QoD: If a bank mistakenly deposits $100,000 into your bank account, is it now YOUR money?
Hat tip to Brian Page and Lana Main for sharing this story!
Here's a two minute video explaining what happened to a couple in Pennsylvania who "had a bank error in their favor:"
- Does this seem fair to you? Why or why not?
- The couple in this story used the $100,000 to go on a shopping spree. Imagine you suddenly received $100,000 (legitimately and not through a bank error), how would you spend it?
Behind the numbers:
WNEP reports Robert and Tiffany Williams' bank deposited $120,000 into their account on accident. It was a mistake made back in May by a teller, the news agency reports.
The couple did not contact the bank about the mistake but allegedly spent most of the money in two and a half weeks in June. Authorities say the couple bought a car trailer, a camper, two four-wheelers and an SUV. They also used some of the money on bills, cash purchases and gave $15,000 to friends in need. After realizing the mistake, the bank transferred the money to the correct account. The bank told the Williams they had to pay back $107,000 in overdraft fees...They are facing theft charges and were released on bail.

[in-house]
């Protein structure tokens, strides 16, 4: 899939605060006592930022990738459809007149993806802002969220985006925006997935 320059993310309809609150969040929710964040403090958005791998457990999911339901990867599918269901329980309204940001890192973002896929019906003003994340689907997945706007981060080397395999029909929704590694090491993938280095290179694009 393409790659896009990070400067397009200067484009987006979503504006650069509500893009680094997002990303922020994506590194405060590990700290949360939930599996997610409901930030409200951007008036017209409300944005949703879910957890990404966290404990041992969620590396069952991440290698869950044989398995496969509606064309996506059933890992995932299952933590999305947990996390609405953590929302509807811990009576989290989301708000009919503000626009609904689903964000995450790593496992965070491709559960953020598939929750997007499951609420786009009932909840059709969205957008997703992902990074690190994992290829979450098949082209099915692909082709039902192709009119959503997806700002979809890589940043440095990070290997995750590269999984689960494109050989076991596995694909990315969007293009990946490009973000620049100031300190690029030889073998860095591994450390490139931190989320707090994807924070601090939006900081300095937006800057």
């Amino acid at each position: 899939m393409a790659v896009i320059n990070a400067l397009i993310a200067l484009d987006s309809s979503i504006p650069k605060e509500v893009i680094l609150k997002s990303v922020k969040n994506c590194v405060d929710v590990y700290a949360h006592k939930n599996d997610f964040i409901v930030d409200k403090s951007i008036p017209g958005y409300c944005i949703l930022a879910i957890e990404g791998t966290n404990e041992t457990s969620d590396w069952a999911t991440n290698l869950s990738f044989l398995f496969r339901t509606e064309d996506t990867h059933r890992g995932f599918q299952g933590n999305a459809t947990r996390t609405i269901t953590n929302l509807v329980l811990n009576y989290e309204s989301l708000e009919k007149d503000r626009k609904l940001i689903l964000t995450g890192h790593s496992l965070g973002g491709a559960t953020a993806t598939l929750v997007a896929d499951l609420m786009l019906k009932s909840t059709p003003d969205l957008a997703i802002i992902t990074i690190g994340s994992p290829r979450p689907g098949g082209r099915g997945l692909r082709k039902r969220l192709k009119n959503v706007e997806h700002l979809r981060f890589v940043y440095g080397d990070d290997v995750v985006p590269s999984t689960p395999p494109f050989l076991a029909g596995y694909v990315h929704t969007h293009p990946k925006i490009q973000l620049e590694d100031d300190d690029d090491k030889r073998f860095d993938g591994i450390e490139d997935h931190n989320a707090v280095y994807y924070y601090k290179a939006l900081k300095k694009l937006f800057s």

Editor's note: I had a similar situation happen to me when I was 8. My $7.00 deposit at United Jersey Bank was entered as $700 by the bank teller. When I checked my savings account passbook that night and discovered the error, my Dad (a banker himself) left no doubt what I would do next. I would return to the bank when it opened the next morning to let them know. You can only imagine the look on the teller's face when I told her about this error. It was both a sense of relief (i'm sure they left the previous evening wondering why they couldn't balance their accounts) and embarrassment at having an 8 year old point out this error. I seem to recall getting a lollipop for my honesty:)
About the Author
Tim's saving habits started at seven when a neighbor with a broken hip gave him a dog walking job. Her recovery, which took almost a year, resulted in Tim getting to know the bank tellers quite well (and accumulating a savings account balance of over $300!). His recent entrepreneurial adventures have included driving a shredding truck, analyzing executive compensation packages for Fortune 500 companies and helping families make better college financing decisions. After volunteering in 2010 to create and teach a personal finance program at Eastside College Prep in East Palo Alto, Tim saw firsthand the impact of an engaging and activity-based curriculum, which inspired him to start a new non-profit, Next Gen Personal Finance.
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